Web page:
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Each year, nearly 150 independent research projects are conducted within the boundaries of Point Reyes National Seashore, Golden Gate National Recreation Area, and Tomales Bay. These areas are a natural laboratory for research projects that provide information for conservation inititatives and park management. To support the National Park Service’s work in marine and estuarine ecosystems, the Neubacher Marine Science Fund was created to support independent marine research projects conducted in and around the Seashore. The 2023 Neubacher Fund grantees are:


Past Neubacher Marine Science Fund Grantees (2013 – 2021)


Assessing juvenile Dungeness crab habitat use to inform vulnerability to global change (2021) UC Santa Cruz

Response of Resident North American River Otters (Lontra canadensis) to Wetland Restoration at Drakes Beach, Point Reyes National Seashore, California (2021) River Otter Ecology Project

Does Epigenetic Variation Help Pisaster Ochraceus (Ochre Sea Star) Survive During Mass Mortality? (2019) Lauren Scheibelhut (Post-Doc), UC Davis

Reconstructing Coho Salmon (Oncorhycnhus Kisutch) Provenance and Use of Tomales Bay Via Microchemical Analyses of Salmon Otoliths: A Pilot Study (2019) Rachael Ryan (Ph.D. Student), UC Berkeley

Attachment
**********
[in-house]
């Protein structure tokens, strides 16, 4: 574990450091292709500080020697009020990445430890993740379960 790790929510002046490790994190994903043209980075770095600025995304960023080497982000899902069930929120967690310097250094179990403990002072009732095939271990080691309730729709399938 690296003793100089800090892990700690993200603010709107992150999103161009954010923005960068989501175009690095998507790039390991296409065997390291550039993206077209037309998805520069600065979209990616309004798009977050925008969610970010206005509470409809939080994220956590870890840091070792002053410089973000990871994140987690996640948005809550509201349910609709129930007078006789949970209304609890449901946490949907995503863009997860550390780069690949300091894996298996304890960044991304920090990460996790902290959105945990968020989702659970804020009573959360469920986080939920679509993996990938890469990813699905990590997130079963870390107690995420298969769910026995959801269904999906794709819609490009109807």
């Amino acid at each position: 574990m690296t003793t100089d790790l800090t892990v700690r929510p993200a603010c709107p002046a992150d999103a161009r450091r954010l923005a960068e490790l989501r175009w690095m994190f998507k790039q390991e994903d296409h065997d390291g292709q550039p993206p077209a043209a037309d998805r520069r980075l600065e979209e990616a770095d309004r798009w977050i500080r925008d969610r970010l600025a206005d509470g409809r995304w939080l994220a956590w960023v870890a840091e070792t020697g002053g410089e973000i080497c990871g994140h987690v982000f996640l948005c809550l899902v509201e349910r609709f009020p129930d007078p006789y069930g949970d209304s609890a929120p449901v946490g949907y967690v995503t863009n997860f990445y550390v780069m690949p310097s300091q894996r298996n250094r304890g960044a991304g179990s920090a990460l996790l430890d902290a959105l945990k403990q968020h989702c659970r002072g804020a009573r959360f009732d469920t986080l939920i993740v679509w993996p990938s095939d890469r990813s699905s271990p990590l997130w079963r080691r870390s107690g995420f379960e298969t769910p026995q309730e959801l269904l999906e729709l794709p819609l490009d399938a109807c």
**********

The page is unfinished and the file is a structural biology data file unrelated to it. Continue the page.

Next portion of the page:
Physiological and Behavioral Responses of Northern Elephant Seals to Global Change (2019) Ellen Lam (Ph.D. Student), UC Berkeley

Understanding the Consequences of Burrowing Crabs for Plant Community Composition and Restoration in Northern California (2019) Janet Walker (Ph.D. Student), UC Davis

Developing a Baseline Food Web of Coastal Ecosystems in Point Reyes National Seashore Prior to Top Predator Recovery (2019) Joseph Jackson (MS Student), Sonoma State University

The Eelgrass Filter: Effects of Habitat Structure and Predation on Non-native Species (2019) Benjamin Rubinoff (Ph.D. Student), UC Davis

Seasonal Food Habits of the North American River Otter (Lontra Canadensis) in Tomales Bay and Drakes Bay, California (2017) – River Otter Ecology Project and Marin Academy

Population Ecology of White Sharks (Carcharodon Carcharias) Off Central California (2017) Paul Kanive (Ph.D. Student), Montana State University

Rapid Large-Scale Eelgrass Monitoring Using High-Resolution Remote Sensing (2016) – Max C. N. Castorani (Post Doc), Tom W. Bell (Ph.D. Candidate), UC Santa Barbara

Local Adaptation and the Future of Kelp in Point Reyes National Seashore (2016) Jordan A. Hollarsmith (Ph.D. graduate student), Bodega Marine Lab, UC Davis

Restoration Genetics of the Endangered Tidewater Goby, Eucyclogobius Newberryi, in Support of Reintroduction and Recovery in and Around Point Reyes National Seashore and Golden Gate National Recreation Area (2015) David Jacobs, Professor, UCLA, with two undergraduates

Understanding the Effects of Climate Change and Biological Invasions on Native Oysters in Tomales Bay (2014) Jason Sadowski (Ph.D. Candidate), UC Davis and Bodega Marine Laboratory

Seasonal Trends in Kelp-Herbivore Interactions at Point Reyes (2014) Nicholas Burnett, Dept. Integrative Biology, UC Berkeley

Does Tomales Bay Pacific Herring (Clupea Pallasii) Prefer Eelgrass (Zostera Marina) for Spawning? What Does Eelgrass Do for Pacific Herring and Do Predators Gain an Advantage When Eelgrass Populations are Diminished? (2014) Hali Rederer (MS Student), Sacramento State University

Self-Recruitment and Population Connectivity Along the Northern California Coast (2013) Erin Satterthwaite (Ph.D. Candidate), UC Davis and Bodega Marine Lab